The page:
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Traffic Camera Legislation Promised, But Not Before April

House sponsor wants to sit on the bill while government agencies, police and traffic engineers try to reach consensus on what a final proposal ought to contain. Lawmakers also still await an attorney general’s opinion requested Jan. 9.

The House sponsor of a proposal to regulate red-light traffic cameras made assurances this week that he’ll try to pass some form of the bill this year.

However, nobody should expect any legislative action for another six weeks, said Rep. Bill Harmon, D-Dunlap.

He made the announcement Tuesday as he asked the Public Safety Subcommittee to forward the current version of the bill to the full House Transportation Committee.

Harmon said he wants to sit on the bill until April 1 so that agencies and groups like the Department of Safety, Department of Transportation, the Municipal League, sheriff and police chief associations and traffic engineers can attempt reaching an agreement on a final version.

Whatever they come up with will be made available well enough in advance so lawmakers can study it before having to vote on the bill, said Harmon.

Harmon said if the group does not finalize recommendations by April 1, he’ll push all bills related to traffic cameras.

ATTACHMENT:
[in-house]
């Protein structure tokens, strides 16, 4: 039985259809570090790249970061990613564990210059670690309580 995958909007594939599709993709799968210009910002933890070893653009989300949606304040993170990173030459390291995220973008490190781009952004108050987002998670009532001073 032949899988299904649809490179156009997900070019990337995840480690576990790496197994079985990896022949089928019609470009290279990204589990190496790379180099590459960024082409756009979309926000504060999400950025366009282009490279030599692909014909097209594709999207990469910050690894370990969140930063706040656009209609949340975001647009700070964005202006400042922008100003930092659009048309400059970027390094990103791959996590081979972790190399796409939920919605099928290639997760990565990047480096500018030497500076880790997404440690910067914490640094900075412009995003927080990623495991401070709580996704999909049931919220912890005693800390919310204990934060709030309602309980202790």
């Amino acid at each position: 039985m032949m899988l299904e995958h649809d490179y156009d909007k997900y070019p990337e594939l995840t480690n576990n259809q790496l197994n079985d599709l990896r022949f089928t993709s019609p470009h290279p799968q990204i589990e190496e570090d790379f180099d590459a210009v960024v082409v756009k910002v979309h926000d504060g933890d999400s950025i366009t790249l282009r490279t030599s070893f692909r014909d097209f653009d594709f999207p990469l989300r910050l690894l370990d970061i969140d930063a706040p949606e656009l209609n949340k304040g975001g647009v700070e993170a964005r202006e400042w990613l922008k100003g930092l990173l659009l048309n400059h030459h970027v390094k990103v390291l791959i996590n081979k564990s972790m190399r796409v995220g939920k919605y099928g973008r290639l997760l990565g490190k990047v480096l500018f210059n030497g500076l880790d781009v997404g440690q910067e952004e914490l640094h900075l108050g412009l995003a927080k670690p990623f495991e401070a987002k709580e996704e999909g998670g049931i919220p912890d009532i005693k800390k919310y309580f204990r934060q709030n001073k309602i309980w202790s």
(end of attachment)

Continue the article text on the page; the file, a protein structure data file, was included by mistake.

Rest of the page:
“If that’s not putting the pressure on, I don’t know what,” he continued. “I’m disappointed we can’t move this bill as-is, to be honest with you.”

Rep. Chad Faulkner, R-Luttrell, asked Harmon if he’s fully committed “to do something after April 1.”

“If I do not have something brought to this committee by April 1, I’ll be asking you pass the bill I had originally without their recommendations,” Harmon responded.

Under Harmon’s current proposal, no government would be allowed to enter into, or renew, a contract with a private red-light camera vendor for two years, except for the traffic camera on Hixson Pike in Chattanooga. In addition, fines for first time violators would be reduced from $50 to $10.

In the end, the legislation could hinge on a state attorney general’s opinion Rep. Tony Shipley, R-Kingsport has requested.

Among Shipley’s questions for the Tennessee Department of Justice:

  • Do alleged red-light violators have a right to confront their accusers, as guaranteed by the Sixth Amendment of the U.S. Constitution?
  • Do the camera systems replace the presumption of innocence with the presumption of guilt?
  • Do the systems create a lack of uniformity in traffic laws throughout the state, which could potentially create a lack of equal protection?

Shipley, who submitted the requested opinion on January 9, said he’s received no word as to when the opinion will be delivered.

A spokeswoman for the Attorney General Robert Cooper declined questions, saying all requested opinions are “confidential” until they are released on their web site.

Shipley, who said red-light camera systems are operating in his Kingsport-area district, indicated he’s neutral on whether or not they ought to be banned in Tennessee.

“I’m against them if they are unconstitutional,” he said. “Anecdotally, they have saved lives.”

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